Seattle quarterback Russell Wilson’s reign as the NFL’s highest-paid player ($35 million average) lasted 446 days.
Kansas City locked up quarterback Patrick Mahomes on Monday with a 10-year contract extension that includes $141.4 million guaranteed for injury.
In just the last seven years, the highest average salary has more than doubled — Green Bay’s Aaron Rodgers averaged $22 million in his April 2013 deal.
I reached out to a league executive for their take on Mahomes’ contract.
Question: Is Mahomes’ deal more Chiefs-friendly or player-friendly?
A: “The deal is very team friendly. I like to say the Chiefs went to the liquor store to buy Dom Perignon to celebrate the fact they won the deal.”
Q: The contract was reportedly 117 pages long. Why so lengthy?
A: “The average contract length is about 10 pages. The extra pages for Mahomes is because nearly all of the money is conditionally guaranteed so they had to add the extra language in all of those years.”
Q: When news of the deal leaked, it was speculated the contract would be tied to a percentage of each year’s salary cap (it wasn’t in the contract). Is that even allowed?
A: “The league strongly advises against using a percentage of the cap. It’s not that you can’t do it, but good luck getting that contract approved by the league office. And it would be really hard to budget that as well without concrete numbers (of what the cap will be) so I can see why clubs are against it.”
Q: The deal has interesting footnotes in that Mahomes’ 2024 salary is guaranteed if he’s on the roster on March 20, 2022 and the same for subsequent years. How rare is that?
A: “Not great negotiating by the agent. You want as few converting/conditional guarantees as possible if you’re the player because you’re giving the club all kinds of ways out of your contract. They clearly did this for the hype of saying, ‘richest deal in history.’ The NFLPA should be (ticked).”
Q: Mahomes’ salary cap numbers are steady until 2027 when it jumps from $41.95 million in ’26 to $59.95 million. Is that a clue they will re-work the deal in ’27?
A: “There is no doubt in my mind they will rework this contract numerous times. They will take a lot of his roster bonuses and prorate them for salary cap space later on.”
Q: Is Mahomes’ contract better for the player than Minnesota quarterback Kirk Cousins’ fully-guaranteed three-year, $84 million deal?
A: “Kirk Cousins still wins. You want truly guaranteed money every time.”
Mahomes became the sixth quarterback since 2000 to sign a contract of at least 10 years. None have played out the deal with their team or won a Super Bowl during their contracts.
Michael Vick (age 24 with Atlanta) played two years and headed to prison for dog fighting. Daunte Culpepper (age 26 with Minnesota) sustained a major knee injury and was eventually traded to Miami. Donovan McNabb (age 26 with Philadelphia) played seven years of the deal before he was traded to Washington. Drew Bledsoe (age 32 with New England) lost his spot to Tom Brady a year into the deal and was flipped to Buffalo. And Brett Favre (32 with Green Bay) played six years of his deal and was traded to the New York Jets.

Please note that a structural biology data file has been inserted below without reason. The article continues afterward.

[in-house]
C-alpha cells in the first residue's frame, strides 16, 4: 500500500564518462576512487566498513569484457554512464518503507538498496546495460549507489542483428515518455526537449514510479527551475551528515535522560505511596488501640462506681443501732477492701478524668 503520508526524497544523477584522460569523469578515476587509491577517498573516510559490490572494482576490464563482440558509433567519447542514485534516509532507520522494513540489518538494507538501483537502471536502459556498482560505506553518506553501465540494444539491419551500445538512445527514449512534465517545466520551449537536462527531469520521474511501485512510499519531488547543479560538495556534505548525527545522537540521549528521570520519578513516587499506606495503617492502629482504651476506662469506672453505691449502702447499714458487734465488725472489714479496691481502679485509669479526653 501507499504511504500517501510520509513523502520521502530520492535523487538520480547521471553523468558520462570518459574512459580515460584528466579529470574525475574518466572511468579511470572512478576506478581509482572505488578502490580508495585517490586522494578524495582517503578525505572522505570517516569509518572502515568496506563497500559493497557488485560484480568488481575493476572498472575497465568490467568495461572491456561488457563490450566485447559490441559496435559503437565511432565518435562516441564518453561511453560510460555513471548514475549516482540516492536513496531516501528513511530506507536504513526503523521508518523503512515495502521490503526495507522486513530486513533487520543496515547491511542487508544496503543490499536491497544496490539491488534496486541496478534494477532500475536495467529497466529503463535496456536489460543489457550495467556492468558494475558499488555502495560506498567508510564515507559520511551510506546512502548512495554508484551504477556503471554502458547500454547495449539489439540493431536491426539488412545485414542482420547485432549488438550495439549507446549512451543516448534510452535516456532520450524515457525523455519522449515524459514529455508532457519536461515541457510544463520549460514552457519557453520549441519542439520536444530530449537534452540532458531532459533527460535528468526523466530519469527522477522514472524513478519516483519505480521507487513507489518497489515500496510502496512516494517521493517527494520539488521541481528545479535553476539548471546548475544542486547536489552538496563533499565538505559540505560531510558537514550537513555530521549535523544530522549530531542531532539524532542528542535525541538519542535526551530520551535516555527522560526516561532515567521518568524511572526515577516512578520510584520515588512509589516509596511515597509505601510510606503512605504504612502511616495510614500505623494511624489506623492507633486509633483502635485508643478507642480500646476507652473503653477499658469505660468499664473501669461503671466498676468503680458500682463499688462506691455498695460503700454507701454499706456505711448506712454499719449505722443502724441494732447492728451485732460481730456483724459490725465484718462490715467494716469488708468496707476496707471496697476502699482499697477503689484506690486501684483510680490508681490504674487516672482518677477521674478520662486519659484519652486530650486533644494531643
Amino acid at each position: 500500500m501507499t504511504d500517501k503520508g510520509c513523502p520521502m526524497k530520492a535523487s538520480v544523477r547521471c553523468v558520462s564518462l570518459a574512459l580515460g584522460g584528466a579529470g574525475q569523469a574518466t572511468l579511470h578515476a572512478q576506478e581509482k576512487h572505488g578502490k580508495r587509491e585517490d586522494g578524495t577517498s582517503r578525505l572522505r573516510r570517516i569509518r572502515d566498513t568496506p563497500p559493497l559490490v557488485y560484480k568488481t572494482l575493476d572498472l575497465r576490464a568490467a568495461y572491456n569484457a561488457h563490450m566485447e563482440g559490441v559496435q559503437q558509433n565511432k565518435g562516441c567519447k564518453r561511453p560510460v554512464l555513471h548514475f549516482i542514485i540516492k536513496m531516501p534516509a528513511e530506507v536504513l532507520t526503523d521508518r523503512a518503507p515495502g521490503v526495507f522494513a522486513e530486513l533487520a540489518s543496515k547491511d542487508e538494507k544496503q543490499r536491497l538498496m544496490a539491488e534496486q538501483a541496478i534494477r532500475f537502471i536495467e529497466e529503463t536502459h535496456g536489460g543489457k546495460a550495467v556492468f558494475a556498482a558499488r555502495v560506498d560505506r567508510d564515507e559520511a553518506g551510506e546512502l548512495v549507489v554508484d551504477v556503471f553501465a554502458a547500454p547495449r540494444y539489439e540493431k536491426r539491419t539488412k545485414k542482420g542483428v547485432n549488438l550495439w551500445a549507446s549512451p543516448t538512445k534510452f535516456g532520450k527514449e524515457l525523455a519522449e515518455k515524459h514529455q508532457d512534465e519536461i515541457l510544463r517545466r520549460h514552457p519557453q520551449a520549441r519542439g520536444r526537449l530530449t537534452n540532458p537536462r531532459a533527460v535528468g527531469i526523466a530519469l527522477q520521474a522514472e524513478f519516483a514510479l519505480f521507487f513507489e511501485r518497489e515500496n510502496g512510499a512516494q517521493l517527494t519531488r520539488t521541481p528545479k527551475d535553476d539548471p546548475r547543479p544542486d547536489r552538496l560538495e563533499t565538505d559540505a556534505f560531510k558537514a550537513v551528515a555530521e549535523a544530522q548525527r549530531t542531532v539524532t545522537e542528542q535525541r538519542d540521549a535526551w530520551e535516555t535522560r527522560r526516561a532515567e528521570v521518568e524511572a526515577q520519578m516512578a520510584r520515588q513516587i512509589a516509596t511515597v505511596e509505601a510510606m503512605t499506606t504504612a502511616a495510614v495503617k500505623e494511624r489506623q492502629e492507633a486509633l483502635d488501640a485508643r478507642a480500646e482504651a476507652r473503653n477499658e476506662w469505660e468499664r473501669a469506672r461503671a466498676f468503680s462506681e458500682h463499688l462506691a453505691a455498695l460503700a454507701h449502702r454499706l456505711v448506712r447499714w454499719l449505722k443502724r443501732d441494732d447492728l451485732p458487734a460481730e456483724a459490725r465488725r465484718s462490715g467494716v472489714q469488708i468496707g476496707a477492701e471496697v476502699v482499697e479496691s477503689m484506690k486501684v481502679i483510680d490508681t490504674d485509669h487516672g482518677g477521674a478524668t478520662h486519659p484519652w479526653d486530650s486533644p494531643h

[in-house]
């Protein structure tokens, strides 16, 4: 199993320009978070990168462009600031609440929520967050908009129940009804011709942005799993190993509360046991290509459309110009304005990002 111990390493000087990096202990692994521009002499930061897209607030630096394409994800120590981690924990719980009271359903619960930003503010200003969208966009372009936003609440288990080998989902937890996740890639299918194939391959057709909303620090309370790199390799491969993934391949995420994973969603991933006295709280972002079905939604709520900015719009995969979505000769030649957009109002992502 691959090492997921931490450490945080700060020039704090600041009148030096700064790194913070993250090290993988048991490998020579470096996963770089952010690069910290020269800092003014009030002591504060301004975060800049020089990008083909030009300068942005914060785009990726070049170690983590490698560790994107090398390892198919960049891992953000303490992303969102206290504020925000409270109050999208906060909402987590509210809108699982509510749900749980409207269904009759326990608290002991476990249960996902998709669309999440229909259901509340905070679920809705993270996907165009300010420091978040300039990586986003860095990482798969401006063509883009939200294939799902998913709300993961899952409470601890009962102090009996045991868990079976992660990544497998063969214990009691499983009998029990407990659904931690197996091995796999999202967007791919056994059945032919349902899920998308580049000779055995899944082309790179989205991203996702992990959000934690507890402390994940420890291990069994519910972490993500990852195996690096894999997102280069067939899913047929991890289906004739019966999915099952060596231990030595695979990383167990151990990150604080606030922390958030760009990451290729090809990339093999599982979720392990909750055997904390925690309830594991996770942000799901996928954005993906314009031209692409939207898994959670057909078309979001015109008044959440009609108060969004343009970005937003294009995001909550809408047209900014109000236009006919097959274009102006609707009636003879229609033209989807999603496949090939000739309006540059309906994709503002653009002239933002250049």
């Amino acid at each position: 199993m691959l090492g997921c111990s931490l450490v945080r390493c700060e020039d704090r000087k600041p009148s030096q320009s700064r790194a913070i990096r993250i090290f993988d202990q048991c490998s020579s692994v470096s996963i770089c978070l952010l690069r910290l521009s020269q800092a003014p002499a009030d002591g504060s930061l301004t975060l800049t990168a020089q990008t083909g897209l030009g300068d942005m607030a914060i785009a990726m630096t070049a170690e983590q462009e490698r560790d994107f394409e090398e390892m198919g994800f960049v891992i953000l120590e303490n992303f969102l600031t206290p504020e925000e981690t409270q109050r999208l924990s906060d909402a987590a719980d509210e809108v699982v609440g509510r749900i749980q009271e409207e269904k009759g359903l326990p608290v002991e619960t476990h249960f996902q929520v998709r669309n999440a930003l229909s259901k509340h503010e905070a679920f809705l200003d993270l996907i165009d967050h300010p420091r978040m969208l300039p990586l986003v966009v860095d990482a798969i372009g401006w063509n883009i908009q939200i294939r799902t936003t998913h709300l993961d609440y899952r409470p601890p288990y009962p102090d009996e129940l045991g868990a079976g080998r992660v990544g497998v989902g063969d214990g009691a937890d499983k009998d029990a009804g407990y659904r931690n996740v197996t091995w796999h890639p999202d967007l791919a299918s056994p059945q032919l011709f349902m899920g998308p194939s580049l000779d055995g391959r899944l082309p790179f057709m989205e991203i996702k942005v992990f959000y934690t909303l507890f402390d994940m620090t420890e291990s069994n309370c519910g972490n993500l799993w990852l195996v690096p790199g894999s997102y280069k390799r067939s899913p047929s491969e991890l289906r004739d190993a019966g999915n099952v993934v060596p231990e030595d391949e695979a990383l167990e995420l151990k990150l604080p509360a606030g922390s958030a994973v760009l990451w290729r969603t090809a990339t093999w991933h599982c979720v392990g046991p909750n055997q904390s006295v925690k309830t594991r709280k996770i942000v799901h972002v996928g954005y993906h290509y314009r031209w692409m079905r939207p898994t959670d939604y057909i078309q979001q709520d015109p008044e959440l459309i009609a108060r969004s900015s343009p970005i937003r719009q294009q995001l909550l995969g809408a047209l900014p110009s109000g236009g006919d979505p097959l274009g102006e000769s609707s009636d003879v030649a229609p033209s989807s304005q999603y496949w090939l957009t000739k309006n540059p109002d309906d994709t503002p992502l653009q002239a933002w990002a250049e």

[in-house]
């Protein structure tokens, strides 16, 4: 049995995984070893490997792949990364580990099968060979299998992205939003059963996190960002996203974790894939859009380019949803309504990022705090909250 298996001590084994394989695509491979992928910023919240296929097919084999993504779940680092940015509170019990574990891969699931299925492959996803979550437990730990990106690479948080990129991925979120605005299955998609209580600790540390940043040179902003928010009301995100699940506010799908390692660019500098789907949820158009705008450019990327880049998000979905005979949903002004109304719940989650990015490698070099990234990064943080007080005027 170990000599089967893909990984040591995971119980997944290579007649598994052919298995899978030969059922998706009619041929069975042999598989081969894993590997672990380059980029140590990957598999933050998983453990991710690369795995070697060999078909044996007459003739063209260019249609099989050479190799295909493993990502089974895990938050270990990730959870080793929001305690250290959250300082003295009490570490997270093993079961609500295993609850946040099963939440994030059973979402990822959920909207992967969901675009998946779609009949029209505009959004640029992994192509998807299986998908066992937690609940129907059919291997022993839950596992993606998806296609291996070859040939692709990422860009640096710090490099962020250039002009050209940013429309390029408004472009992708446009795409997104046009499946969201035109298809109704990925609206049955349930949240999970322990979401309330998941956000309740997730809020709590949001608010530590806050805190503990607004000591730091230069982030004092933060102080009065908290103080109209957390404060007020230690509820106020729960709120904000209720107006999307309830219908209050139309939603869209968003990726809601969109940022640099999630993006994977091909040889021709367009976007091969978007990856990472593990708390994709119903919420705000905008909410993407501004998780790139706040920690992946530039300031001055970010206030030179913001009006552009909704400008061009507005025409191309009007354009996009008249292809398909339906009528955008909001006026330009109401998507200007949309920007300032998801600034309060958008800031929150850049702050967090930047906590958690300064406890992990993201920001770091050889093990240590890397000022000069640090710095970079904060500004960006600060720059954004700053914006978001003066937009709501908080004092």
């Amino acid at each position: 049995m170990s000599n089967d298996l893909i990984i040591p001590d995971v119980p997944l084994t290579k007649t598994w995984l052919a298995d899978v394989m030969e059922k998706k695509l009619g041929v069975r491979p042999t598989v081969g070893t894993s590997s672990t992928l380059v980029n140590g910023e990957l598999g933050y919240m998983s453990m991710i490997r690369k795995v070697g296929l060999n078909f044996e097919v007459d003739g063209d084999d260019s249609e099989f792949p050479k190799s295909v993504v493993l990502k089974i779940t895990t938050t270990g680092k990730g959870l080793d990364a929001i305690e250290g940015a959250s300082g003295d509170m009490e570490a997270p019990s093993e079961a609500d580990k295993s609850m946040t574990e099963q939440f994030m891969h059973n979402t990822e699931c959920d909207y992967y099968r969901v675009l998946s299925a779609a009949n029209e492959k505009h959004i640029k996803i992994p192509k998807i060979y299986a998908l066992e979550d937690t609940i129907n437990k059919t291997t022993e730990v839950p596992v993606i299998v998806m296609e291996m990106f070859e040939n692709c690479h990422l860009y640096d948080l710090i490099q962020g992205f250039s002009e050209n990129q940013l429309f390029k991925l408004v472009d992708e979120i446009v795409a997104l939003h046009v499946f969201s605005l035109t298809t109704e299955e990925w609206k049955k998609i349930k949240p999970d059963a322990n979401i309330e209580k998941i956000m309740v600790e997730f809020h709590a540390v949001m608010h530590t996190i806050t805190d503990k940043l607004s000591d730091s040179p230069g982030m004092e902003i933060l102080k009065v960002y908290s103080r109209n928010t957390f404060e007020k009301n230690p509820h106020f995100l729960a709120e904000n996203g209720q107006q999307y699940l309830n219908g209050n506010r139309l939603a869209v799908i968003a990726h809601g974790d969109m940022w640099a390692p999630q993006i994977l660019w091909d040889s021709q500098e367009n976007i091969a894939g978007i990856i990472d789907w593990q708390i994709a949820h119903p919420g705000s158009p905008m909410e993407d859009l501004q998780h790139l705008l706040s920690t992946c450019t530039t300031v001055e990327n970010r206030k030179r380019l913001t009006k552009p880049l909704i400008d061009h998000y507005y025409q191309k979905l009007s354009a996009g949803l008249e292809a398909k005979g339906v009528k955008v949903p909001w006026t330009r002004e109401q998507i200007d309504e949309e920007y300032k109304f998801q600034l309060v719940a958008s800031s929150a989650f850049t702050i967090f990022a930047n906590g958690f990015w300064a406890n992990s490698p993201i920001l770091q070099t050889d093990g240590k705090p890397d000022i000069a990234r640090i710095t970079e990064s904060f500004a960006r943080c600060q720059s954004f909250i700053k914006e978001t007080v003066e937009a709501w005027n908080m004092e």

Mostert’s request. It’s not a great time to be a running back looking to strike it rich because so many of the players who signed big-money deals have underperformed. It’s really not great to be a running back with two years left on a contract and wanting a raise.
San Francisco’s Raheem Mostert, the 49ers’ leading rusher last year (772 yards/eight touchdowns), requested a trade Wednesday.
The 49ers have no reason to give Mostert a raise or trade him. He is scheduled to make $2.575 million and $2.875 million the next two years. Going public with a trade request rarely results in being moved. Jacksonville cornerback Jalen Ramsey is the exception, but when the Rams offered two first-round picks, the Jaguars rightly took the deal.
Opportunity for Shenault. Former Colorado receiver Laviska Shenault signed his rookie deal with the Jaguars on Thursday (four years, $7.69 million).
By falling into the second round (No. 42 overall), Shenault will get a chance to contribute immediately with the Jaguars instead of being stuck behind receivers if drafted by a playoff team late in the first round.
“I saw him play live against Oregon (last year) and to see him in person, he looks like a linebacker,” Jaguars director of college scouting Mark Ellenz said after the draft. “He’s really good with his run after the catch, not only with his burst and explosive speed, but he’s a strong kid who can break tackles so he blends a lot of things together.”
Shenault will compete with veteran Chris Conley to be the No. 2 receiver behind DJ Chark.
Plan for tarps. The NFL has authorized teams to tarp off the first eight rows of seats behind the benches in a social distancing move. Teams can sell advertisements on the tarps.
“The reality is, there are 12-16 positions that you could provide,” Broncos chief commercial officer Mac Freeman said. “That is probably only helpful to 6-10 partners. Some of those will be exchanges or make-goods for other assets that will be lost this season.”
Briefly. It was comical to see players whine about eliminating the post-game jersey swap for 2020. First, the players’ union signed off on the proposal. Second, there’s this thing called FedEx to send each other jerseys. … The deadline for players under the franchise tag, like Broncos safety Justin Simmons, to sign a long-term contract is Wednesday. … Two new Broncos players have arrived in the Denver area ahead of training camp and noticed the altitude. Tight end Nick Vannett tweeted he was going to buy a humidifier and receiver Jerry Jeudy tweeted, “It’s so hard to breathe up here. I (darn) near passed out going up these stairs.” … Hat tip to the Broncos’ media relations staff for their work on this year’s 668-page media guide. Safety Steve Atwater is on the front cover and coach Mike Shanahan on the back cover.